Chapter 5 | A Stubborn Disposition | The Adventures of Don Lavington

Chapter Five.


Don had taken his hat, and, seeing his uncle apparently immersed in a letter, was about to yield to his curiosity and follow the constable, when, as he reached the door, his uncle’s word thundered out and made him turn and go on with his writing in response to a severe look and a pointing finger.

From time to time the boy looked up furtively as he sat, and wondered why his uncle did not say anything more about the money.

But the time glided on, and the struggle between his desire to speak out frankly and his indignant wounded pride continued.

A dozen times over he was on the point of crossing to the stern-looking old man, and begging him to listen and believe, but Uncle Josiah sat there with the most uncompromising of expressions on his face, and Don dared not speak. He dared not trust himself for very shame, as the incident had so upset him, that he felt sure that he must break down and cry like a child if he attempted to explain.

After a time there was the sound of voices talking and laughing, and the click of the heavy latch of the gate. Then through the open windows came the deep burr burr of Jem’s bass, and the shrill inquiring tones of Sally Wimble, as she eagerly questioned her lord.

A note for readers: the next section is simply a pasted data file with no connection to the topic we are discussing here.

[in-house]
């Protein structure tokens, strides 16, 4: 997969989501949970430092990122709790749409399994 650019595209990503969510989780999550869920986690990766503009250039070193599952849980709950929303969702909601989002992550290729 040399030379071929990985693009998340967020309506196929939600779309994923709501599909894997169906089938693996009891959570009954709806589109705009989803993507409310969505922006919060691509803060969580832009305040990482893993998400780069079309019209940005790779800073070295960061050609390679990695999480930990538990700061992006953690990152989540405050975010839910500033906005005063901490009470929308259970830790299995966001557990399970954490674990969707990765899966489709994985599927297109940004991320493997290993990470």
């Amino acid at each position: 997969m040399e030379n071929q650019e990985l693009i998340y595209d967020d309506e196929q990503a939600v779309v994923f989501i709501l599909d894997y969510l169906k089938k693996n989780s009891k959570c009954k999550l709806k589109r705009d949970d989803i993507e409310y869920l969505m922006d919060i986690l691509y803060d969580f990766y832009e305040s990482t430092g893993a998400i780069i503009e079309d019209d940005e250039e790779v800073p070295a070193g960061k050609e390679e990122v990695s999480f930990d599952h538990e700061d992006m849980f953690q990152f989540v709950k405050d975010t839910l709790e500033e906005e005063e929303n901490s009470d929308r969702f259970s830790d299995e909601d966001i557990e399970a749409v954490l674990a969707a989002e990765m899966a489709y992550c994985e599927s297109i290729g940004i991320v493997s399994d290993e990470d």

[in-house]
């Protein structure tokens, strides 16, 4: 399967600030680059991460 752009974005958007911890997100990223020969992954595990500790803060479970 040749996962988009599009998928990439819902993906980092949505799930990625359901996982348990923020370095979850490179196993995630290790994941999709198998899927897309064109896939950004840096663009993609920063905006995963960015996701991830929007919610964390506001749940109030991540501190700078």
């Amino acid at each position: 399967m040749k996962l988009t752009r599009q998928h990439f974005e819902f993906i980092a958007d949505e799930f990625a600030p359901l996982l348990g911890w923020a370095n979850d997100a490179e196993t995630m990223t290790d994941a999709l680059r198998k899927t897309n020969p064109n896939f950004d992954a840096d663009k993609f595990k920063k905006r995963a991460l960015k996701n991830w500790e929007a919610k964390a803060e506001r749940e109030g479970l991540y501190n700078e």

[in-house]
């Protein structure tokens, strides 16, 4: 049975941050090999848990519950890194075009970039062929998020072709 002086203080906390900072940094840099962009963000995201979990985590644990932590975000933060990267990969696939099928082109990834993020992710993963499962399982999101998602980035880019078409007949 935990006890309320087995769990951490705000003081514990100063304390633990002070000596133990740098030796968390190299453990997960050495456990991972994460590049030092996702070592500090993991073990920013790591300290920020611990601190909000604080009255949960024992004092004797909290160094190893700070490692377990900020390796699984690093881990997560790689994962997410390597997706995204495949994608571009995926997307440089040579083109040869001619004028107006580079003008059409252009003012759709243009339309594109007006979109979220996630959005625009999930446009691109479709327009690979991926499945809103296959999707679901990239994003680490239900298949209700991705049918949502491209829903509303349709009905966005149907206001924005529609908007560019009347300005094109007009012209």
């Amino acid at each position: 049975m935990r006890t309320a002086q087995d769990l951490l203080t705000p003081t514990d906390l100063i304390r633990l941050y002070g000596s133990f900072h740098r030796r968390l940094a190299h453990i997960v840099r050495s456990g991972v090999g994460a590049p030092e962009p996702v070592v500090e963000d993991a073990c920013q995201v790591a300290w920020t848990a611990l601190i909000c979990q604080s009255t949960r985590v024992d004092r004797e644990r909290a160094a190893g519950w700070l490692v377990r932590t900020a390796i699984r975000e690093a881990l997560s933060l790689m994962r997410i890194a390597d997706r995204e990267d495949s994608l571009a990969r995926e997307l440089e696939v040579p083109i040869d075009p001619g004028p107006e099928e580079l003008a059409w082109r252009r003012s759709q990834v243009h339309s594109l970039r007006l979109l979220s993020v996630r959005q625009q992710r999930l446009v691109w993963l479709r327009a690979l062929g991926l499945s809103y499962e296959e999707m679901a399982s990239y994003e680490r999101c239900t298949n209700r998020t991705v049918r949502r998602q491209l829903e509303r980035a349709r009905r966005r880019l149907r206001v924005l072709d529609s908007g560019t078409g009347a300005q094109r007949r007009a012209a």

Then there were steps, some of which passed the office door; and Don, as he sat with his head bent over a ledger, knew exactly whose steps those were, and where the makers of those steps were going to the different warehouses in the great yard.

Directly after Jem’s foot was heard, and he tapped at the door, pushed it a little way, and waited.

“Come in,” said Uncle Josiah, sharply.

Jem entered, doffing his cocked hat, and casting a sympathising look at Don, who raised his head. Then seeing that his employer was deeply immersed in the letter he was writing, Jem made a series of gesticulations with his hat, supplemented by some exceedingly queer grimaces, all meant as a kind of silent language, which was very expressive, but quite incomprehensible to Don.

“Well?” said Uncle Josiah, sharply.

“Beg pardon, sir! Thought you’d like to hear how we got on?”


“Went pretty quiet, sir, till we got about half-way there, and then he begun kicking like mad—leastways he didn’t kick, because his legs was tied, but he let go all he could, and it was hard work to hold the ladder.”